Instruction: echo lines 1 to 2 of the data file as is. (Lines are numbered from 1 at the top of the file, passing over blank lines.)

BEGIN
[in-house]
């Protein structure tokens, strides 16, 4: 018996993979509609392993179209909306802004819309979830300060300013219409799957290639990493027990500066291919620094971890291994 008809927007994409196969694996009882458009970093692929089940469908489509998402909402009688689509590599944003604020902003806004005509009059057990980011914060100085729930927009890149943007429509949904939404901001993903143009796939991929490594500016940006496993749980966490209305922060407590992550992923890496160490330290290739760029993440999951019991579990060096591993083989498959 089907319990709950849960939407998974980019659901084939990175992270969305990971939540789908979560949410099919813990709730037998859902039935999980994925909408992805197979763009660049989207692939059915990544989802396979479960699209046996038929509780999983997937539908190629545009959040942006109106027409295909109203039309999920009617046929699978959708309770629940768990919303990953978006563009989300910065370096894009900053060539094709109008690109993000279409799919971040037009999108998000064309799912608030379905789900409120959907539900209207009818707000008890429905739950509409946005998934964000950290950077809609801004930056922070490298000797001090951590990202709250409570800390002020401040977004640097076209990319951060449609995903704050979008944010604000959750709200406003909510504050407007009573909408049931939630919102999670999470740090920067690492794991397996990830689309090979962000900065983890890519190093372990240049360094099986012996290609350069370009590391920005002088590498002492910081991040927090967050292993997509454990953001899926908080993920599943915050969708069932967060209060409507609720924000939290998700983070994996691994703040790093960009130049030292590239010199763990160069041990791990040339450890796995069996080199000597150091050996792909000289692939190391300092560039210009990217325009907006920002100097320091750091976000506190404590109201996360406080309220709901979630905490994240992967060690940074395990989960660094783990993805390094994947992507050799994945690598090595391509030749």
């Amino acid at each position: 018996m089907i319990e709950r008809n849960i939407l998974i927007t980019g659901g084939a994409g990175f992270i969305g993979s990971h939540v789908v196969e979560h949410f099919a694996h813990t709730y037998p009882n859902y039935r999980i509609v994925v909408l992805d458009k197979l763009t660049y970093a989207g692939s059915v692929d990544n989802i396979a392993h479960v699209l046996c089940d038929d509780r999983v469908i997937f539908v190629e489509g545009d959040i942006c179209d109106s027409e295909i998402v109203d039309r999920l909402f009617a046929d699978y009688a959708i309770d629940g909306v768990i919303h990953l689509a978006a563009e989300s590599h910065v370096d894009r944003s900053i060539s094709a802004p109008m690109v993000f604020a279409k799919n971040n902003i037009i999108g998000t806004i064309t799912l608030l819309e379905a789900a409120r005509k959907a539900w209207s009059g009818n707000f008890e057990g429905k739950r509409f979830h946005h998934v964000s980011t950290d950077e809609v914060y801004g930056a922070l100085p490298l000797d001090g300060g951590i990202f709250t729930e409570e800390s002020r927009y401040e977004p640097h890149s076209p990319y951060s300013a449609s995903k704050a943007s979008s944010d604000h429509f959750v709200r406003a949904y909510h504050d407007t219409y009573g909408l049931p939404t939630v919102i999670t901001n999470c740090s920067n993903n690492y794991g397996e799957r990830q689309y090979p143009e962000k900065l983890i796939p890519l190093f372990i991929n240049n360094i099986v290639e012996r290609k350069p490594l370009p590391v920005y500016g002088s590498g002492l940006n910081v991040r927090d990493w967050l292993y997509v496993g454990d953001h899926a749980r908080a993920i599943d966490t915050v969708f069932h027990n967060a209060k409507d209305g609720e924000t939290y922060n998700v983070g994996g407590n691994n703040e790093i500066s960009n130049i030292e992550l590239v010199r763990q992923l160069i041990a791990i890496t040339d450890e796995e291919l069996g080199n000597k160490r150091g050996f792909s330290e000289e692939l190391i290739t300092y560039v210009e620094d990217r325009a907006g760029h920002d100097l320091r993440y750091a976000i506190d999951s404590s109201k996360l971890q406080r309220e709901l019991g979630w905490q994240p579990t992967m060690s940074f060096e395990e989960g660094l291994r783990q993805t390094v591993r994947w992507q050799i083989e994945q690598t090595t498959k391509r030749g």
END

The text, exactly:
[in-house]
């Protein structure tokens, strides 16, 4: 018996993979509609392993179209909306802004819309979830300060300013219409799957290639990493027990500066291919620094971890291994 008809927007994409196969694996009882458009970093692929089940469908489509998402909402009688689509590599944003604020902003806004005509009059057990980011914060100085729930927009890149943007429509949904939404901001993903143009796939991929490594500016940006496993749980966490209305922060407590992550992923890496160490330290290739760029993440999951019991579990060096591993083989498959 089907319990709950849960939407998974980019659901084939990175992270969305990971939540789908979560949410099919813990709730037998859902039935999980994925909408992805197979763009660049989207692939059915990544989802396979479960699209046996038929509780999983997937539908190629545009959040942006109106027409295909109203039309999920009617046929699978959708309770629940768990919303990953978006563009989300910065370096894009900053060539094709109008690109993000279409799919971040037009999108998000064309799912608030379905789900409120959907539900209207009818707000008890429905739950509409946005998934964000950290950077809609801004930056922070490298000797001090951590990202709250409570800390002020401040977004640097076209990319951060449609995903704050979008944010604000959750709200406003909510504050407007009573909408049931939630919102999670999470740090920067690492794991397996990830689309090979962000900065983890890519190093372990240049360094099986012996290609350069370009590391920005002088590498002492910081991040927090967050292993997509454990953001899926908080993920599943915050969708069932967060209060409507609720924000939290998700983070994996691994703040790093960009130049030292590239010199763990160069041990791990040339450890796995069996080199000597150091050996792909000289692939190391300092560039210009990217325009907006920002100097320091750091976000506190404590109201996360406080309220709901979630905490994240992967060690940074395990989960660094783990993805390094994947992507050799994945690598090595391509030749």